June 20, 2010
June 20, 2010
June 23, 2010
Minorities in Engineering
15.581.1 - 15.581.12
RIT’s FFCEP: An Innovative Recruitment Strategy to Fuel the Pipeline and Diversify the Professoriate Abstract
Despite recruitment strategies and efforts to attract and retain ethnic minorities and women in private and public universities across this nation the challenge for parity still exists. Though presidents, provosts, deans, department chairs, and faculty search committees have come to realize and align with the educational benefits of having such diverse populations, continued lack of representation persists. Moreover we still hear the mantra of, “it’s not that we don’t believe in or support diversity, we don’t know where to find them”. In addition, deans and department heads quote the statistics reminding us of the small numbers while majority faculty lament about the impossibility of inducing them to come to our campus even when they are sought after. Numerous studies disclose reasons for underrepresentation of these faculty members in the pipeline and throughout all phases of the recruitment and selection process. In an effort to counteract such studies and to diversify its faculty workforce, aggressive moves at the Rochester Institute of Technology (RIT) are raising the bar for universities nationwide. One move, which is the focus of this article, is RIT’s Annual “Future Faculty Career Exploration Program.” This unique program furthers RIT’s diversity efforts by bringing students nearing the end of their doctoral studies and postdoctoral assignments to Rochester to receive the “RIT treatment.” Since the program’s inception in October of 2003, more than 150 scholars have been invited to attend the annual program. The program has become so widely acclaimed that 185 and 235 applications were received in the past two years, respectively, to fill 27-30 allocated slots. This level of response clearly demonstrates the interest of young scholars and their desire to visit the academy for the value add this program brings to their professional and career development. A review of this best practice and lessons learned will be shared.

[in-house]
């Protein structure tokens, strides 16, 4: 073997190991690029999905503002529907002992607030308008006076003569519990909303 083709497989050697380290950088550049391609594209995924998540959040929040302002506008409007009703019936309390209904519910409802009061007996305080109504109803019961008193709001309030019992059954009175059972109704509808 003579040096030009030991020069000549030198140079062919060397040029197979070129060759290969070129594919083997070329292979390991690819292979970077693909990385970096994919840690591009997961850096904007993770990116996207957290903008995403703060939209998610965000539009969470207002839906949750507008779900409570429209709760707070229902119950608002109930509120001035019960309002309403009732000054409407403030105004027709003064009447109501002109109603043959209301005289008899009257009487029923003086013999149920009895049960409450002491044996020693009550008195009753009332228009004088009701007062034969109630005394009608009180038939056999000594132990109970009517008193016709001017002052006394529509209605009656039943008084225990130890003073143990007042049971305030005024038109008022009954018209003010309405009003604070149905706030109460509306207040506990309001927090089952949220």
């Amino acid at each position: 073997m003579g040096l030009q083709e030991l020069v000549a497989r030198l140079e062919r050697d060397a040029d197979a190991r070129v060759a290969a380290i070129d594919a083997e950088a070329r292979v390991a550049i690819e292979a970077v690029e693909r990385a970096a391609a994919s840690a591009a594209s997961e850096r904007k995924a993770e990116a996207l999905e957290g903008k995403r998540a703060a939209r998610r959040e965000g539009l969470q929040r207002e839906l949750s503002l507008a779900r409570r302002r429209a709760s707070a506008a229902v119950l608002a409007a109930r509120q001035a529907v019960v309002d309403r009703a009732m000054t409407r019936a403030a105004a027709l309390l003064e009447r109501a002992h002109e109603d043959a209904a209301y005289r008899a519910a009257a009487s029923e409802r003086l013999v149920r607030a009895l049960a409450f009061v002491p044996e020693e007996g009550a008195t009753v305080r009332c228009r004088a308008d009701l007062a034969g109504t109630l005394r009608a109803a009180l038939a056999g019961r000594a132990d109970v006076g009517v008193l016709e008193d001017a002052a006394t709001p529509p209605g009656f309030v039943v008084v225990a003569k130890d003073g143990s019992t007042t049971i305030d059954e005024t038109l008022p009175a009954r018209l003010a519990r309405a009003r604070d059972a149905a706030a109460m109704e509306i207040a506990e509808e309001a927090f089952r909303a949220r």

The 2001 newly hired tenure track faculty class of 125 saw little gains in diversity representation, especially among African Americans. When former President Al Simone looked into the sea of faces at the New Faculty Orientation he stepped up the demands for diversity hiring. This was not only a concern of the President but it became a direct concern of the Board of Trustees; what naturally followed was an inquiry with the Provost and the Deans. When asked why the departments were unsuccessful in increasing the diversity in their applicant pools, they were quick to reply, “It’s not that we don’t believe in or support diversity, we don’t know where to find them.” They quoted the statistics on national availability of the number of PhDs conferred annually, reminding everyone of the small numbers. The majority faculty lamented the impossibility of inducing diverse faculty to come to campus even when they are sought after. “Help us,” they responded. Certainly the issues and the sense of helplessness voiced were not unlike what many have heard or observed at other institutions.
In response to this request and through committed and dedicated leadership from the Board of Trustees, Vice Presidents, deans, and department chairs, the full-time Office of Faculty Recruitment (OFR) was established in March 2002. The office provides support, direction, and
Baker, R. (2010, June), Ffcep: An Innovative Recruitment Strategy To Fuel The Pipeline And Diversify The Professoriate Paper presented at 2010 Annual Conference & Exposition, Louisville, Kentucky. 10.18260/1-2--16463
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